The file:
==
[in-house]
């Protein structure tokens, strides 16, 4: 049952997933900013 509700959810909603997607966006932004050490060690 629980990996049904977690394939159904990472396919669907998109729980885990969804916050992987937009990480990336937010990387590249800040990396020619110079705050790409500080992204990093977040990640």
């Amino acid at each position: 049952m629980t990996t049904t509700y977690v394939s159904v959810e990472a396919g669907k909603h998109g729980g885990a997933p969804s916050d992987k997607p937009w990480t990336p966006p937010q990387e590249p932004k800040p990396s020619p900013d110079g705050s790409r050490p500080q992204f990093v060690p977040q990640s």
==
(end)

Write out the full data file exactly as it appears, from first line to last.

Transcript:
[in-house]
């Protein structure tokens, strides 16, 4: 049952997933900013 509700959810909603997607966006932004050490060690 629980990996049904977690394939159904990472396919669907998109729980885990969804916050992987937009990480990336937010990387590249800040990396020619110079705050790409500080992204990093977040990640």
């Amino acid at each position: 049952m629980t990996t049904t509700y977690v394939s159904v959810e990472a396919g669907k909603h998109g729980g885990a997933p969804s916050d992987k997607p937009w990480t990336p966006p937010q990387e590249p932004k800040p990396s020619p900013d110079g705050s790409r050490p500080q992204f990093v060690p977040q990640s």